Do Nasty Characters Reflect a Nasty Author?


I realized that in my earlier post I never actually talked about the interesting conversation I had with my friend from my writing group.

She had written a piece which used “strong language” in certain parts. She was concerned that people who would read this story would make a judgement on her as a person for using that language.

What I said is pretty much what I feel. That it’s the character speaking.

She replied that some people might say that although it’s a character in a story, the words reflect who you, the author, are.

There are several interesting discussion points right there. I pointed out that usually writers are told to write about things they know. Most people have loved or hated in their life, gone through heartbreak and pain, then – hopefully – healed and got over it. Others may have dealt with different issues; aging parents, health problems, battling cancer, loss of loved ones. On another level, a lawyer may write a better courtroom drama (John Grisham), an underwater archaeologist may write a more insightful archaeological thriller (David Gibbins).

However, the bookshelves are filled with books about psychotic serial killers, murderers, rapists, racists, and all sorts of bad people. I would like to think that when Thomas Harris wrote about Hannibal Lecter, he didn’t have any intimate knowledge about eating livers with fava beans and Chianti. Thousands of writers have written murder mysteries, Agatha Christie being one of the first that springs to mind. I doubt that any of those had bumped anyone off, though you never know. I’m sure that George R.R. Martin (Game of Thrones) is a great guy but if you went by what he’s written in his books, you wouldn’t believe a word he’d say and give him a wide berth when you saw him. And I won’t even mention Stephen “Here’s Johnny” King.

Writers rely on research and insight on human behaviour. Why was the woman so jealous of her brother that she killed him? How did she do it? Was she ever caught? Some authors might focus more on the psychological side, others on the CSI side, the criminals, the police, or the relatives’ point of view. Some authors may have better knowledge of medical examinations or pathology, police procedure or criminal physiology. But at the end of the day it’s all made up. None of them killed anybody.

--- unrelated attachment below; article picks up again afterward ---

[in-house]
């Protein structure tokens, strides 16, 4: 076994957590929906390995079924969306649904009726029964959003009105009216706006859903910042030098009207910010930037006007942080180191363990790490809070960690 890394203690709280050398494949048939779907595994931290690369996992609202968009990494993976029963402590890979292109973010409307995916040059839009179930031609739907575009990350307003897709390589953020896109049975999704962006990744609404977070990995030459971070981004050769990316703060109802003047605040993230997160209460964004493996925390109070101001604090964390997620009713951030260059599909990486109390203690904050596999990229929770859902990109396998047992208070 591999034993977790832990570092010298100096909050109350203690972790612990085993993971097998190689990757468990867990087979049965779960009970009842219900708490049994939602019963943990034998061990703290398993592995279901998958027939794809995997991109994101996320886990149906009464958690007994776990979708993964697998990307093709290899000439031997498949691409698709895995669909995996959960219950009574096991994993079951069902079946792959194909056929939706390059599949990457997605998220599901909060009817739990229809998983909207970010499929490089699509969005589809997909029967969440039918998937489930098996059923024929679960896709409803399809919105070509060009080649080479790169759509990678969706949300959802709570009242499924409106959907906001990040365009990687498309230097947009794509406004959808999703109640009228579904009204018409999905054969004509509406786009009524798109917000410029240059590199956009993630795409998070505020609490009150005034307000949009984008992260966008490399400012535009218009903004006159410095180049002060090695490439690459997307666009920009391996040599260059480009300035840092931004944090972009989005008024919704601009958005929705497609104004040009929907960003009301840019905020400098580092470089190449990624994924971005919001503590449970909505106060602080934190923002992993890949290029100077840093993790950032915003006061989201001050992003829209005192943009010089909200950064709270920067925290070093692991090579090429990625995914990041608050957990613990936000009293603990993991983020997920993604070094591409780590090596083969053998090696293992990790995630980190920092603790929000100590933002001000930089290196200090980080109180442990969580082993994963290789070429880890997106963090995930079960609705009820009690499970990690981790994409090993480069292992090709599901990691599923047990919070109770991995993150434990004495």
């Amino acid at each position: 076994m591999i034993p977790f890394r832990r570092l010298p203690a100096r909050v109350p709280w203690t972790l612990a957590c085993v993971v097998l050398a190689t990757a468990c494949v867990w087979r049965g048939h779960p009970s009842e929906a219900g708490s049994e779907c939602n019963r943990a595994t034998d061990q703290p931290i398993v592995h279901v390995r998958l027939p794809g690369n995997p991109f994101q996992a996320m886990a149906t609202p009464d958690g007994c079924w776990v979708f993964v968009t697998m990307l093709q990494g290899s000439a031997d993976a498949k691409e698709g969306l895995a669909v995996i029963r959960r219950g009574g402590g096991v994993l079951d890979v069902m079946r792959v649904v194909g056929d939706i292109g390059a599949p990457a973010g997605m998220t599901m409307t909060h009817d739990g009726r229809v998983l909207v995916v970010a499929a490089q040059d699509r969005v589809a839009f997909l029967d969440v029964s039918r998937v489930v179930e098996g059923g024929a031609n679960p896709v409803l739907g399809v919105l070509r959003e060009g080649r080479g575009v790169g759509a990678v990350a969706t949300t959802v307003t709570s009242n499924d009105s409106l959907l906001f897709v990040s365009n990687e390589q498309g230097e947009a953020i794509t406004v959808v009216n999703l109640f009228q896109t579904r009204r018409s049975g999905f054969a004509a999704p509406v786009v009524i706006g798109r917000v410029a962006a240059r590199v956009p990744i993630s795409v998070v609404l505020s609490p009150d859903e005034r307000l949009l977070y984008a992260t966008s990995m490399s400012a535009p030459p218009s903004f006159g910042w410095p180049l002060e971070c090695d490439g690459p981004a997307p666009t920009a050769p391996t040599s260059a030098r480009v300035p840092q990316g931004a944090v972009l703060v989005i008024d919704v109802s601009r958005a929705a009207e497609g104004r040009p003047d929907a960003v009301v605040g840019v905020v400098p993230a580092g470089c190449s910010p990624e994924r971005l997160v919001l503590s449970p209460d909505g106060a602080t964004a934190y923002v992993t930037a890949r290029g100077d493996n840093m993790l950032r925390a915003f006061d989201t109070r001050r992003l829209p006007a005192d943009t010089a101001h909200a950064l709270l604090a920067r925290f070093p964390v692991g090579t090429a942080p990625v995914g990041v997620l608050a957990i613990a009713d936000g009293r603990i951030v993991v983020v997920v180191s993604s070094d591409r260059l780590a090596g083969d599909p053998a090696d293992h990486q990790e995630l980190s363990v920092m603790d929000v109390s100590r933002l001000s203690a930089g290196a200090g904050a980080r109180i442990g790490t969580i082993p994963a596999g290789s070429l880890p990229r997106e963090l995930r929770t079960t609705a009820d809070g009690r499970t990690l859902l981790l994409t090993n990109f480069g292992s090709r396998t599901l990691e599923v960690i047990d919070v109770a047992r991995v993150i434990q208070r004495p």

It’s the characters who do all these things. Bad and good. It does not reflect on the author. She’s not evil for writing about a serial killer neither is she a saint when writing about a feel good book with nuns. Some times you hear the author’s voice in the narrative and sometimes you don’t. But the character should be the driving force. What they say, or don’t say is important. A marine that realizes he’s out of bullets during a battle would swear. He’d say “F***!”.He wouldn’t say “Oh, Sugar.” If he did then that would tell us something very important about the character. It would work only if it was intentional. But if it wasn’t that would destroy the whole scene.

Imagine it the other way round. An elderly respectable padre. If he dropped a candlestick on his toes you would expect him to say “Sugar!!” And if he swore then that says something about the character as well.

My advice to my friend was to write what she wanted in the way she felt it was right. You can right a beautiful story about fairies playing with children in a gingerbread garden and there’ll still be someone who’s offended for some reason or another. So dear fellow writer write what you think is right for the story. And if someone gets offended they get offended. It’s they’re prerogative. As it is yours to write it.

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